Micro-Utopia: A theoretical and practical study of inhabiting the virtual | Intellect Skip to content
1981
Volume 8, Issue 1
  • ISSN: 2043-068X
  • E-ISSN: 2043-0698

Abstract

Today we live within a highly networked environment in which new technologies are increasingly blurring the lines between physical and virtual worlds; as a result, we are struggling to imagine new spatial typologies for our increasingly ephemeral and nomadic lifestyle. In response to London’s rapidly growing housing crisis, the article theorizes the architectural implications of creating and co-inhabiting an interactive mixed-reality version of a home where space is born (not from site-specific and/or structural constraints) but from the finely tuned sensorial interplay between the body and physical/virtual objects that are connected to the Internet of Things. First, designing for utopia is revisited in the form of a sampled historiography looking at critical moments of radicalism that relate to the domestic interior of the second half of the twentieth century. The return and reassessment to the avant-garde practices of the likes of the Smithsons, David Greene, Superstudio and Archizoom, will set up the account for the effectiveness of a reconceptualized virtual design practice. Second, the historical study of late-modernist domestic utopias is reinvested in first-hand experiments and mixed-reality fieldwork culminating in the speculative script and location-based virtual reality installation entitled Micro-Utopia: The Imaginary Potential of Home. The prototypical model of domesticity explores the possibility of co-living within an infinite grid of shared tactile objects while virtually inhabiting a highly bespoke and selfdetermined digital space of one’s own, liberated of any physical constraints. Drawing on radical art practice, interiors in historical painting and contemporary product design, the virtual multiverses of Micro-Utopia are populated by sensing and speaking objects that encapsulate highly immersive and unfathomable spaces. Finally, the article discusses the art of inhabiting the dream of a house that is nothing, but the parameters of our perception triggered through the metaphorical dimension of the objects we interact with daily.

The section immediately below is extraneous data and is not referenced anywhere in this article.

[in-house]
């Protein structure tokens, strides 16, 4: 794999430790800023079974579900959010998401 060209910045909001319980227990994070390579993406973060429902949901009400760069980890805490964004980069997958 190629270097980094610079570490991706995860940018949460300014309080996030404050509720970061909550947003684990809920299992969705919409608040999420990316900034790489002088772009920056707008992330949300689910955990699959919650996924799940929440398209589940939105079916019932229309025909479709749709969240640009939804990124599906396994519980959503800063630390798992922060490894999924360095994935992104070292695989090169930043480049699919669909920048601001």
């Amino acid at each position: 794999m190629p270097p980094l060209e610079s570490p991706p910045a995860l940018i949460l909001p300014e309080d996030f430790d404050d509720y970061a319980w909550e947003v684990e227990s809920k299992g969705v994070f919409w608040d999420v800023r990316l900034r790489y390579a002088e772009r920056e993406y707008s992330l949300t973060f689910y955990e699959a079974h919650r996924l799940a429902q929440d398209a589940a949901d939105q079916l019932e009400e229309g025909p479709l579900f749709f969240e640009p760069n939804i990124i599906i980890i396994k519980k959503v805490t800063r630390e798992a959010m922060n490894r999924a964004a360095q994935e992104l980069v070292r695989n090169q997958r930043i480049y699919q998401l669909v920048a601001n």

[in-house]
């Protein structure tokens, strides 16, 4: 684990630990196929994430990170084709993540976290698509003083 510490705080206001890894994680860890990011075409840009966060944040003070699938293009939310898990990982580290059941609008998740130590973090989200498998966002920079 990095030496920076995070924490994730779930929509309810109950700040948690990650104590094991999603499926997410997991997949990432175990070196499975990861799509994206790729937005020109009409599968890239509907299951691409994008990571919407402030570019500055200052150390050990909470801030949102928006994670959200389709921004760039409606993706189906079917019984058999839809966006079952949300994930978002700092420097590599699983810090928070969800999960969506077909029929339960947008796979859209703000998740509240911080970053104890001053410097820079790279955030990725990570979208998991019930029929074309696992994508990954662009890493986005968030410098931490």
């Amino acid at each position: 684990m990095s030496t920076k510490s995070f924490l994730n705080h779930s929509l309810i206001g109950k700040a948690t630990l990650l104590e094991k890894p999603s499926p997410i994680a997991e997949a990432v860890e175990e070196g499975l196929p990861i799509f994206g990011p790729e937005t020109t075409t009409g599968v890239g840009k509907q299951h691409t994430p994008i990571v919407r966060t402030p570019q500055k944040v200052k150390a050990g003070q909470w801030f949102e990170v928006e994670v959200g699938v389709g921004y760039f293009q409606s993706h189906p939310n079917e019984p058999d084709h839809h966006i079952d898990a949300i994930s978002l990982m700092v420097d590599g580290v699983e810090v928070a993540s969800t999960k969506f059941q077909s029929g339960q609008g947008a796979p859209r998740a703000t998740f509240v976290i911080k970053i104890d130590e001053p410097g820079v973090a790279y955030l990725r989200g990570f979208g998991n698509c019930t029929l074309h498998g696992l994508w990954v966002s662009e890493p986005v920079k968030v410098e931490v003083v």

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/content/journals/10.1386/des.8.1.32_1
2019-06-01
2024-05-20
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